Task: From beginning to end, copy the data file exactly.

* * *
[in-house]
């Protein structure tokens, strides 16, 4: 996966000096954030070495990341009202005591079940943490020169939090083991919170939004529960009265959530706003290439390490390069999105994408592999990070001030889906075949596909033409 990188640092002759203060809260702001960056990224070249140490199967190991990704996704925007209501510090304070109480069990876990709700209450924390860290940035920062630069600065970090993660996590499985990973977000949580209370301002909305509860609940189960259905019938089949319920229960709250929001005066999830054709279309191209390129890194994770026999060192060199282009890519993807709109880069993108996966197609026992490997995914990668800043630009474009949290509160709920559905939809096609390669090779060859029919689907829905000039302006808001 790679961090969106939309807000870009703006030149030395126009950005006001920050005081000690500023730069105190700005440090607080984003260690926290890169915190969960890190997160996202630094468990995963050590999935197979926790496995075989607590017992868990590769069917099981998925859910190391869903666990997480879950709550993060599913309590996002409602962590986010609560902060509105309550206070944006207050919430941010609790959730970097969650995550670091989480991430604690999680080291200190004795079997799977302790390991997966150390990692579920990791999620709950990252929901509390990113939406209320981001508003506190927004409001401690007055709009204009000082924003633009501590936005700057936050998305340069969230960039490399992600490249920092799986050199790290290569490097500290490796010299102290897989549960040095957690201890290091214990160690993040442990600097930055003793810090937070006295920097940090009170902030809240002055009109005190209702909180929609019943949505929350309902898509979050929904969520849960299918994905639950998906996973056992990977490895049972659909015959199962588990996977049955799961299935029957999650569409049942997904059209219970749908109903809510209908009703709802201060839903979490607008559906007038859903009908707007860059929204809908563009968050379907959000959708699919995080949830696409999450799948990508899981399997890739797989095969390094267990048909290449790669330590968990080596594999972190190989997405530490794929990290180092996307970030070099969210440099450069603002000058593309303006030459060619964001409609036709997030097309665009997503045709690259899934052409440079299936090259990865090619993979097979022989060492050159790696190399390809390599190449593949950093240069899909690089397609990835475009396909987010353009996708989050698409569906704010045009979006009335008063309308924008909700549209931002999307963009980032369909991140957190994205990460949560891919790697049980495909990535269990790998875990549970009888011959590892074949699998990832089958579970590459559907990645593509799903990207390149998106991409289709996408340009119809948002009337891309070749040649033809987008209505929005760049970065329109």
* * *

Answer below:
[in-house]
């Protein structure tokens, strides 16, 4: 996966000096954030070495990341009202005591079940943490020169939090083991919170939004529960009265959530706003290439390490390069999105994408592999990070001030889906075949596909033409 990188640092002759203060809260702001960056990224070249140490199967190991990704996704925007209501510090304070109480069990876990709700209450924390860290940035920062630069600065970090993660996590499985990973977000949580209370301002909305509860609940189960259905019938089949319920229960709250929001005066999830054709279309191209390129890194994770026999060192060199282009890519993807709109880069993108996966197609026992490997995914990668800043630009474009949290509160709920559905939809096609390669090779060859029919689907829905000039302006808001 790679961090969106939309807000870009703006030149030395126009950005006001920050005081000690500023730069105190700005440090607080984003260690926290890169915190969960890190997160996202630094468990995963050590999935197979926790496995075989607590017992868990590769069917099981998925859910190391869903666990997480879950709550993060599913309590996002409602962590986010609560902060509105309550206070944006207050919430941010609790959730970097969650995550670091989480991430604690999680080291200190004795079997799977302790390991997966150390990692579920990791999620709950990252929901509390990113939406209320981001508003506190927004409001401690007055709009204009000082924003633009501590936005700057936050998305340069969230960039490399992600490249920092799986050199790290290569490097500290490796010299102290897989549960040095957690201890290091214990160690993040442990600097930055003793810090937070006295920097940090009170902030809240002055009109005190209702909180929609019943949505929350309902898509979050929904969520849960299918994905639950998906996973056992990977490895049972659909015959199962588990996977049955799961299935029957999650569409049942997904059209219970749908109903809510209908009703709802201060839903979490607008559906007038859903009908707007860059929204809908563009968050379907959000959708699919995080949830696409999450799948990508899981399997890739797989095969390094267990048909290449790669330590968990080596594999972190190989997405530490794929990290180092996307970030070099969210440099450069603002000058593309303006030459060619964001409609036709997030097309665009997503045709690259899934052409440079299936090259990865090619993979097979022989060492050159790696190399390809390599190449593949950093240069899909690089397609990835475009396909987010353009996708989050698409569906704010045009979006009335008063309308924008909700549209931002999307963009980032369909991140957190994205990460949560891919790697049980495909990535269990790998875990549970009888011959590892074949699998990832089958579970590459559907990645593509799903990207390149998106991409289709996408340009119809948002009337891309070749040649033809987008209505929005760049970065329109």